Stroke prevention in atrial fibrillation: Pooled analysis of SPORTIF III and V trials 5th World Stroke Congress Albers, G. W. MANAGED CARE & HEALTHCARE COMMUNICATIONS LLC. 2004: S462–S469


This article will review 2 clinical trials that recently compared the safety and efficacy of the oral direct thrombin inhibitor ximelagatran (fixed dose, 36 mg twice daily) with warfarin (adjusted dose, target international normalized ratio [INR] 2.0-3.0) in patients with nonvalvular atrial fibrillation and at least 1 risk factor for stroke. These noninferiority trials involved 7329 patients and a mean exposure to study drug of 18.5 months. The Stroke Prevention Using Oral Thrombin Inhibitor in Atrial Fibrillation (SPORTIF) III (open-label, N = 3407) and V trials (double-blind, N = 3922) were designed for pooled analysis, and the data showed the efficacy of ximelagatran therapy was comparable (noninferior) with extremely well-controlled warfarin therapy in preventing stroke and systemic embolic events; the primary event rates were 1.65% per year and 1.62% per year in the warfarin and ximelagatran groups, respectively (P = .941). In patients with a history of stroke or transient ischemic attack (about 20% of the SPORTIF population), the event rates were 3.27% per year and 2.83% per year in the warfarin and ximelagatran groups, respectively (P = .625). The distribution of stroke subtypes was similar in the 2 treatment groups. Intracranial hemorrhage occurred at a rate of 0.20% per year with warfarin and 0.11% per year with ximelagatran. Combined rates of minor and major bleeding were significantly lower with ximelagatran than with warfarin (32% per year vs 39% per year; P < .0001). The myocardial infarction rates were the same in the pooled database (no difference between agents). The aspirin data will be the subject of two substudy papers. Oral ximelagatran administered without coagulation monitoring or dose adjustment was as effective as well-controlled, adjusted-dose warfarin for prevention of stroke and systemic embolic events and was associated with significantly less total bleeding. This oral direct thrombin inhibitor is a potentially promising treatment option for the prevention of thromboembolism.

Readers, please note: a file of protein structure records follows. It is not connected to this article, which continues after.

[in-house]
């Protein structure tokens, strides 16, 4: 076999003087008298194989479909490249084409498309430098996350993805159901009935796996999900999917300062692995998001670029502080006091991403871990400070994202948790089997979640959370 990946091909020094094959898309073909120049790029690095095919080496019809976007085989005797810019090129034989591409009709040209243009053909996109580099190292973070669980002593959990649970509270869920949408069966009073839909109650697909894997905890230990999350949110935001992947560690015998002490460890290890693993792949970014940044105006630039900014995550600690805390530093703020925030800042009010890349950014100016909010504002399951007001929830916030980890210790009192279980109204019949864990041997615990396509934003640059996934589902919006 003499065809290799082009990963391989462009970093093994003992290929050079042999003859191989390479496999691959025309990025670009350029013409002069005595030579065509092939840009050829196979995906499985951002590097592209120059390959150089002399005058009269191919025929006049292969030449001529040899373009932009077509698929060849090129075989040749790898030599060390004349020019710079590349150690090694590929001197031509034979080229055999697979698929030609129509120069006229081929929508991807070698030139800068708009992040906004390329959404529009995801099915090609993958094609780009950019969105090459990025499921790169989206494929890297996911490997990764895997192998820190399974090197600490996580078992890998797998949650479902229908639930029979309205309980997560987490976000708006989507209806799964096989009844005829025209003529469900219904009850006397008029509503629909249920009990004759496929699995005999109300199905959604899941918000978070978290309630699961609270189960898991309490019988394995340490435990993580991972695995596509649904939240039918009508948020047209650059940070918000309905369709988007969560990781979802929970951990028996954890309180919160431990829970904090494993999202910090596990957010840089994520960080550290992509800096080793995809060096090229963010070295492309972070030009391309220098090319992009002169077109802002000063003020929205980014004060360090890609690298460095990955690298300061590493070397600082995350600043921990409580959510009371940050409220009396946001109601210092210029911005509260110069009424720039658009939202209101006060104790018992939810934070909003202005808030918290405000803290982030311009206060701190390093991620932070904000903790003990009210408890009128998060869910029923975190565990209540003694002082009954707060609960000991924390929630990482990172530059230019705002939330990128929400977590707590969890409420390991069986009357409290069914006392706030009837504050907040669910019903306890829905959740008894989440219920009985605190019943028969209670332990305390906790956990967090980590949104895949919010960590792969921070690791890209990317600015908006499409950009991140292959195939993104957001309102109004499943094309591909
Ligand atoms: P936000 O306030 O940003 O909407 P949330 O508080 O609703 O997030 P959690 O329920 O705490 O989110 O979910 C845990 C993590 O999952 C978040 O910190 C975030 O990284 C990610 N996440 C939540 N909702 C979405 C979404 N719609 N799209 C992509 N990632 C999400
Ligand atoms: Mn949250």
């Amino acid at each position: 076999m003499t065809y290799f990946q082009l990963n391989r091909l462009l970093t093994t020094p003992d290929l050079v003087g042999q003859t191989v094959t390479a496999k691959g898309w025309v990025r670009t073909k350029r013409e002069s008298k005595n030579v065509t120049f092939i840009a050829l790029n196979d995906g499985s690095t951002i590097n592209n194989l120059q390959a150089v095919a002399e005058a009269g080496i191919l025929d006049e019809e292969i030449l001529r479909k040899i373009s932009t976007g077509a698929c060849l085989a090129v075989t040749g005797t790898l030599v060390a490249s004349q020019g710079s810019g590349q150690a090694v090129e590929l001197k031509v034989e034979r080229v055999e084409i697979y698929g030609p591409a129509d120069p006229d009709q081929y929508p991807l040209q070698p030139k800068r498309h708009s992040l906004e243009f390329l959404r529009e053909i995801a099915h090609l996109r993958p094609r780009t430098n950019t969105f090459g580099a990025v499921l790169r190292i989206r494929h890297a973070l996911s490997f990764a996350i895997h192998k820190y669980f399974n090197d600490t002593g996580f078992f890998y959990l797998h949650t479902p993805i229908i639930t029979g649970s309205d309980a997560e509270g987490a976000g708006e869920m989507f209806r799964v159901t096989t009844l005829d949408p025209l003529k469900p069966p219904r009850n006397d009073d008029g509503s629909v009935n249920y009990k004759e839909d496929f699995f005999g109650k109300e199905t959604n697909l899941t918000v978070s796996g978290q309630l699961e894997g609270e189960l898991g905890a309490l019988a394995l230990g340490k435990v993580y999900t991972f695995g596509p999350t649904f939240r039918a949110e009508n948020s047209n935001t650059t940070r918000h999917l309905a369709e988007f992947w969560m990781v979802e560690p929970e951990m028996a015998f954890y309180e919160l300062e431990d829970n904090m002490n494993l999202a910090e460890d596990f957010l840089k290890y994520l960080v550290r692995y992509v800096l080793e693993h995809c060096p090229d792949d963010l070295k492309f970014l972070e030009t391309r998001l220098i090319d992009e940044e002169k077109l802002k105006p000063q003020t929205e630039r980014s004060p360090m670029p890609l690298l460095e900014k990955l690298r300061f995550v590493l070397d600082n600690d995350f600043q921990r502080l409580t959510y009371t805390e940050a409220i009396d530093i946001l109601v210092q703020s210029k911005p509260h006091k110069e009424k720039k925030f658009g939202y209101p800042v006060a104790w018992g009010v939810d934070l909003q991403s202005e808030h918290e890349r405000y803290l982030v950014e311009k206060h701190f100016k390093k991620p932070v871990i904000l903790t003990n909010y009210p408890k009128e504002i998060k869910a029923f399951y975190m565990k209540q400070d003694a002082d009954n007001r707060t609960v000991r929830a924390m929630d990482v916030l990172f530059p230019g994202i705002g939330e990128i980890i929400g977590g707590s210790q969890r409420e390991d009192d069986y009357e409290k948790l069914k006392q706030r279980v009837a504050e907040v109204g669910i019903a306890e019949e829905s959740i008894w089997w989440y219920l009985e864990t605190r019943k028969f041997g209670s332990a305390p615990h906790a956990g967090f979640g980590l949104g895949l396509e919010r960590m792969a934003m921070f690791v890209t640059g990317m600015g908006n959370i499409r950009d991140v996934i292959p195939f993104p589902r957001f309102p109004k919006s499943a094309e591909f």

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View details for PubMedID 15696910